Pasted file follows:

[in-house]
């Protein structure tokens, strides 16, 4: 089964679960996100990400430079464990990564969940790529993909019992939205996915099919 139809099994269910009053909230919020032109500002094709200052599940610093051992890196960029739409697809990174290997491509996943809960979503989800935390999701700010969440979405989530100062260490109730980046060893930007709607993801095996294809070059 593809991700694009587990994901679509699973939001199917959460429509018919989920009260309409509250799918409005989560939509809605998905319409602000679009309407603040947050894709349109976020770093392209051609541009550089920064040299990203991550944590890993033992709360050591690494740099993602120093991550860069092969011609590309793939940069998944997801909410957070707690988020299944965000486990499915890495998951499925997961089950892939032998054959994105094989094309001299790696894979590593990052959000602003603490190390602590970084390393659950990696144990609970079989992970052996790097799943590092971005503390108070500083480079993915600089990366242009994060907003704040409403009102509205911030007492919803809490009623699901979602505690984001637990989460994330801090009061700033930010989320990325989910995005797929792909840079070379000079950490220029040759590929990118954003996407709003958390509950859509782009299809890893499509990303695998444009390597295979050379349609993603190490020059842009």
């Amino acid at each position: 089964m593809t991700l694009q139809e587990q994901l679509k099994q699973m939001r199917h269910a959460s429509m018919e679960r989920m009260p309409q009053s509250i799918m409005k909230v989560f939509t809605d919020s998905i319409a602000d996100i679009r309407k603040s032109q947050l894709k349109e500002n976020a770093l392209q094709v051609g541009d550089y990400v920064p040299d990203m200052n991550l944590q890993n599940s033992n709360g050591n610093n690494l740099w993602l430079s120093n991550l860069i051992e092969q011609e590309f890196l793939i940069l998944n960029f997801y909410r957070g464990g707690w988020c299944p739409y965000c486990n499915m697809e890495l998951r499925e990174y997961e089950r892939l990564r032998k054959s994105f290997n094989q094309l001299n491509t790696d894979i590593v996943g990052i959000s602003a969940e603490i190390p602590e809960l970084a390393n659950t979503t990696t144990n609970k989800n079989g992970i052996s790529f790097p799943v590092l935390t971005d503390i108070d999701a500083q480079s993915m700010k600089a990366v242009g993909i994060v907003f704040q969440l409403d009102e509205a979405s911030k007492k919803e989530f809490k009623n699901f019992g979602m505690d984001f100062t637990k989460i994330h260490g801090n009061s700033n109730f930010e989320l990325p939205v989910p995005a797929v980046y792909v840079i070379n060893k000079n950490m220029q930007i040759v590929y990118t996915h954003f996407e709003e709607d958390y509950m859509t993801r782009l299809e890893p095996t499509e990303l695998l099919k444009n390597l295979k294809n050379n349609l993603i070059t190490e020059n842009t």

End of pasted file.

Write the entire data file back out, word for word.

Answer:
[in-house]
């Protein structure tokens, strides 16, 4: 089964679960996100990400430079464990990564969940790529993909019992939205996915099919 139809099994269910009053909230919020032109500002094709200052599940610093051992890196960029739409697809990174290997491509996943809960979503989800935390999701700010969440979405989530100062260490109730980046060893930007709607993801095996294809070059 593809991700694009587990994901679509699973939001199917959460429509018919989920009260309409509250799918409005989560939509809605998905319409602000679009309407603040947050894709349109976020770093392209051609541009550089920064040299990203991550944590890993033992709360050591690494740099993602120093991550860069092969011609590309793939940069998944997801909410957070707690988020299944965000486990499915890495998951499925997961089950892939032998054959994105094989094309001299790696894979590593990052959000602003603490190390602590970084390393659950990696144990609970079989992970052996790097799943590092971005503390108070500083480079993915600089990366242009994060907003704040409403009102509205911030007492919803809490009623699901979602505690984001637990989460994330801090009061700033930010989320990325989910995005797929792909840079070379000079950490220029040759590929990118954003996407709003958390509950859509782009299809890893499509990303695998444009390597295979050379349609993603190490020059842009």
């Amino acid at each position: 089964m593809t991700l694009q139809e587990q994901l679509k099994q699973m939001r199917h269910a959460s429509m018919e679960r989920m009260p309409q009053s509250i799918m409005k909230v989560f939509t809605d919020s998905i319409a602000d996100i679009r309407k603040s032109q947050l894709k349109e500002n976020a770093l392209q094709v051609g541009d550089y990400v920064p040299d990203m200052n991550l944590q890993n599940s033992n709360g050591n610093n690494l740099w993602l430079s120093n991550l860069i051992e092969q011609e590309f890196l793939i940069l998944n960029f997801y909410r957070g464990g707690w988020c299944p739409y965000c486990n499915m697809e890495l998951r499925e990174y997961e089950r892939l990564r032998k054959s994105f290997n094989q094309l001299n491509t790696d894979i590593v996943g990052i959000s602003a969940e603490i190390p602590e809960l970084a390393n659950t979503t990696t144990n609970k989800n079989g992970i052996s790529f790097p799943v590092l935390t971005d503390i108070d999701a500083q480079s993915m700010k600089a990366v242009g993909i994060v907003f704040q969440l409403d009102e509205a979405s911030k007492k919803e989530f809490k009623n699901f019992g979602m505690d984001f100062t637990k989460i994330h260490g801090n009061s700033n109730f930010e989320l990325p939205v989910p995005a797929v980046y792909v840079i070379n060893k000079n950490m220029q930007i040759v590929y990118t996915h954003f996407e709003e709607d958390y509950m859509t993801r782009l299809e890893p095996t499509e990303l695998l099919k444009n390597l295979k294809n050379n349609l993603i070059t190490e020059n842009t």